Ernest Hemingway said to write about the weather.
If you've not yet pre-ordered A is for Alien, please do so. Cover by the sublime Jacek Yerka, interior art by Vince Locke, and an afterword by Elizabeth Bear. Remember, the limited comes with a very thick chapbook, B is for Beginnings (which has a cover by Richard A. Kirk). Also, Subterranean Press is now taking pre-orders for the forthcoming trade paperback edition of Alabaster (which will reprint all of Ted Naifeh's artwork from the long-since sold-out hardback edition). I'll plug the Penguin books tomorrow.
I tend to grow complacent. I tend think that I'm rather well versed in perversity and kink. But then, inevitably, I stumble across something unsuspected, something I should have known about, and I am humbled. Or at least astounded. Or amused. For example, given the subject matter of various bits I've written for Sirenia Digest, Frog Toes and Tentacles, and Tales from the Woeful Platypus, I'd expect people to expect me to know about "vore" (shortened from vorarephilia, and see also phagophilia). But you would have been wrong, before yesterday. Here's this whole fetish I missed somehow. Well, no, I didn't miss it. It's all over the stuff I've been writing. I just missed that it was a fetish. I always think these things are just me. This is why we have the internet. The real reason, I mean. So that perverts don't feel so all alone. And perusing websites devoted to the whole vore thing led me to discover "unbirthing," which I find truly fascinating, and which may have inspired a story for Sirenia Digest #35. And, if I temporarily adopt a Freudian worldview, a paradigm generally alien to me, both vore and the unbirthing fixation make perfect sense. What did not, at first, make perfect sense was why the unbirthing fetish is so closely allied with furries. But there might be an odd sort of logic here. A return to the wild combined with a return to the womb, perhaps? Some psychological aspect of ontogeny recapitulating phylogeny, or, rather, a sexual manifestation of neotony? But then you run up against the problem that most furries seem fixated not on genuinely becoming less human, in any realistic sense, but with some sort of bent for cartoon animals (anthropomorphic "funny animals," i.e., Mickey Mouse, Daffy Duck, Omaha the Cat Dancer, etc.). And that rather short circuits the explanation, unless one posits that cartoon animals are first encountered when we are very young, and then it all starts to make sense again. Anyway...I ramble. I find it very odd that, these days, it's actually "my job" to think seriously on such matters.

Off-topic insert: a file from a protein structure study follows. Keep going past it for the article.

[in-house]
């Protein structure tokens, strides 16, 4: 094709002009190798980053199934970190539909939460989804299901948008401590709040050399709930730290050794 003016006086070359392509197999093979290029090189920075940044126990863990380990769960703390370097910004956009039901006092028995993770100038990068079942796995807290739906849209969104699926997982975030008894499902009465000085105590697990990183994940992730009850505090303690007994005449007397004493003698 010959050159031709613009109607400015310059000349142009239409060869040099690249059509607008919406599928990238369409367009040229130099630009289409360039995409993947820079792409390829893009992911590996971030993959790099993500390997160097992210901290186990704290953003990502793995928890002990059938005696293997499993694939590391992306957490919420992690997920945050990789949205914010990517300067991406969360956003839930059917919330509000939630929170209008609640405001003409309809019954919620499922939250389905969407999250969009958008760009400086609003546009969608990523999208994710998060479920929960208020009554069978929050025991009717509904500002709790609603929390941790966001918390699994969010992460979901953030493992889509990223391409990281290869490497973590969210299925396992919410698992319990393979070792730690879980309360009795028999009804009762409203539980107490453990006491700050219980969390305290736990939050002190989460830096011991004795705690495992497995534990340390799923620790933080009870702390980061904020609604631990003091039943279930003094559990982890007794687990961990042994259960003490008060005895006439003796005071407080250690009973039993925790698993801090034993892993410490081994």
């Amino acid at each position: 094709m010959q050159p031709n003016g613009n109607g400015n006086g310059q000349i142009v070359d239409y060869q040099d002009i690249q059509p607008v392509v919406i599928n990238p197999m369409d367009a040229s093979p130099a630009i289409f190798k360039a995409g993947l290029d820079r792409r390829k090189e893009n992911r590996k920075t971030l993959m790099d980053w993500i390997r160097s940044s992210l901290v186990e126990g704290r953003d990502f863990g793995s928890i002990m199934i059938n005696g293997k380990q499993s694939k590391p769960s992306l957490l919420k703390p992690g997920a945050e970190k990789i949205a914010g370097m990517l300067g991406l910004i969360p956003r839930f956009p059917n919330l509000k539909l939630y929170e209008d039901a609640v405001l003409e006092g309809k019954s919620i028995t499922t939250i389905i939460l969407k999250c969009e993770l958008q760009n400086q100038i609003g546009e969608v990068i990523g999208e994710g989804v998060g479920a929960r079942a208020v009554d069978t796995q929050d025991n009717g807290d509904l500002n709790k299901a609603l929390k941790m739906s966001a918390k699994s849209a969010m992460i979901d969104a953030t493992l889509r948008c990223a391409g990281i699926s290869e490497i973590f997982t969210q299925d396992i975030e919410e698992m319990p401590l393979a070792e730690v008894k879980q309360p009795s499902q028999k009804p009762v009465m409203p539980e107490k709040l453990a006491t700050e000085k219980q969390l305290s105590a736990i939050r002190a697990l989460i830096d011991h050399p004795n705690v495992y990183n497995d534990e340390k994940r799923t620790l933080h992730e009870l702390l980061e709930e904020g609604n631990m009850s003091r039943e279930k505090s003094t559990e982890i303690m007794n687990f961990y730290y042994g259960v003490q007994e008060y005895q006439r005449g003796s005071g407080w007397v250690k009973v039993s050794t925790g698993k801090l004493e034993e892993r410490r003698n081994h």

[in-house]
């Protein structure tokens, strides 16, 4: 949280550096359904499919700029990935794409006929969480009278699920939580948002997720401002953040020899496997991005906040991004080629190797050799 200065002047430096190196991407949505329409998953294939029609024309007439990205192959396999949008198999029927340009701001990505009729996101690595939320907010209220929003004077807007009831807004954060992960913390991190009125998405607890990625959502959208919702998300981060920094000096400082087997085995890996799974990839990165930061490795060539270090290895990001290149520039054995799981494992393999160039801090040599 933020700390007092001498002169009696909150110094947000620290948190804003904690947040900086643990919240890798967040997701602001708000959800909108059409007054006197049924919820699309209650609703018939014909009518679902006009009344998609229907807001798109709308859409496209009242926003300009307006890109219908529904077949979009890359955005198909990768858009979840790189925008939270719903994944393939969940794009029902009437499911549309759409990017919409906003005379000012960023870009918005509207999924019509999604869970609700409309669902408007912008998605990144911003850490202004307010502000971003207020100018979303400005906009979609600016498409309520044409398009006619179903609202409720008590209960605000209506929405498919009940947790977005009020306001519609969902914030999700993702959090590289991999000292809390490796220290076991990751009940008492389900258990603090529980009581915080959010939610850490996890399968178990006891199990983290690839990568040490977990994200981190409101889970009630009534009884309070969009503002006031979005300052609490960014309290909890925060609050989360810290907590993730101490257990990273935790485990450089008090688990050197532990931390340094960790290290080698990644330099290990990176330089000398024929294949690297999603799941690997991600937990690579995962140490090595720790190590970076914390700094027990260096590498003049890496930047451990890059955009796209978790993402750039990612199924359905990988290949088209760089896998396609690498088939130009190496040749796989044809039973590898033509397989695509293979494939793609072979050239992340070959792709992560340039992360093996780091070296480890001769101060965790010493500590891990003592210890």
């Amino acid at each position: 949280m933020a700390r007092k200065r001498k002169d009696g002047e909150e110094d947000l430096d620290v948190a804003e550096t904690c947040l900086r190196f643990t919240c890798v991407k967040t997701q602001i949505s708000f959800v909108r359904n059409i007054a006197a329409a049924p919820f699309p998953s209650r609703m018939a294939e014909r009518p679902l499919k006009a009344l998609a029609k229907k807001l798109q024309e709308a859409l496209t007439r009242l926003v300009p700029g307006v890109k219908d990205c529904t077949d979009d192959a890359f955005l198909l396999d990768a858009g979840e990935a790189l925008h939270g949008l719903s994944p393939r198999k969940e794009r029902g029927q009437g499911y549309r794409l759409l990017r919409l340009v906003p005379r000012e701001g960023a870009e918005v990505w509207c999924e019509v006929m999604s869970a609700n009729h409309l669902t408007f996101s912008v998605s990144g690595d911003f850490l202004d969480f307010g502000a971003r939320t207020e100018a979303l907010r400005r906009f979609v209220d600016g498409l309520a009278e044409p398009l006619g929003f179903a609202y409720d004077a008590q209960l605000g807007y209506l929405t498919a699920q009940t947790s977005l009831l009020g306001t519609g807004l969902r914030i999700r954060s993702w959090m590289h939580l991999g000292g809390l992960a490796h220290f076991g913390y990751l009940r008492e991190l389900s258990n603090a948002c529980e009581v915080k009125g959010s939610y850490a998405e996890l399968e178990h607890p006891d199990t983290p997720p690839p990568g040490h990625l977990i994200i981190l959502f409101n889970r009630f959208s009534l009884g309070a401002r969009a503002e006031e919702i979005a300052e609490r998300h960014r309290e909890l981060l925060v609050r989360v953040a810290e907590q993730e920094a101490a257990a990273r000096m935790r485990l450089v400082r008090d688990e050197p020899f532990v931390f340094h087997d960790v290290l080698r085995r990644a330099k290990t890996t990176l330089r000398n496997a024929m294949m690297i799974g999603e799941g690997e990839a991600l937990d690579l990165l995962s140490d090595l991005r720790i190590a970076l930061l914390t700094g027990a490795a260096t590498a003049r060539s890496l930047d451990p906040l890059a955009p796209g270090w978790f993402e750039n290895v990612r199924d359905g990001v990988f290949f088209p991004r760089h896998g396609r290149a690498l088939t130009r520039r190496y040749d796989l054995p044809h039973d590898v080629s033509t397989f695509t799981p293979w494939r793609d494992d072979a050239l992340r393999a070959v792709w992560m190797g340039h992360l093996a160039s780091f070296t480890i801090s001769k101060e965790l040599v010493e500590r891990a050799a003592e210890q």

I've been listening to a lot of old R.E.M. lately, and, frequently, it's almost painfully nostalgic. Each album is a different year. Of course, I didn't actually come to R.E.M. until the summer of 1986, when I moved to Boulder, Colorado and discovered college radio. That was the same summer that Life's Rich Pageant was released. It will always be my favourite R.E.M. album, partly because it was my first. And R.E.M. always sound like they're singing about the South, even when, say, they're singing about Guatemala. I'm finding myself inevitably, and somewhat annoyingly, homesick. I am so much better off in Rhode Island than I ever was in the South. It's simply a far more tolerant environment, and, the security guard at Swan Point aside, I've not had a homophobic encounter since we arrived. Oh, I'm sure that I would, if I were not careful about where I go. But in Georgia and Alabama, one could not be careful enough. It was inevitable and frequent (though far less so in the part of Atlanta where we lived). I find myself missing the South. Not so much the people, but the landscape, the history (which is, I suppose, the people), the architecture, the food, the Dinosaur of Sinclair Avenue, magnolias. When this homesickness begins to manifest as physical pangs —— when I'm listening to Fables of the Reconstruction (1985) or Automatic for the People (1992) —— I try to focus sharply on particular unpleasant things: NASCAR, the Confederate battle flag, Lynyrd Skynyrd, the football religion, and so on and on. But. Yes. I will admit it, as much as I love being in New England, and knowing I will never again live in the South, I also admit that I find myself missing the place. I think this might be a weird permutation of Stockholm Syndrome.
I seem to have drifted back towards working on paleontology articles for Wikipedia. For example, day before yesterday, I did this one on the parareptile Colobomycter. And I'm sleeping more than usual, another eight hours last night. I figure it's all part of the post-novelizing thing.
The platypus says it's time to go. And the platypus...well, you know the score.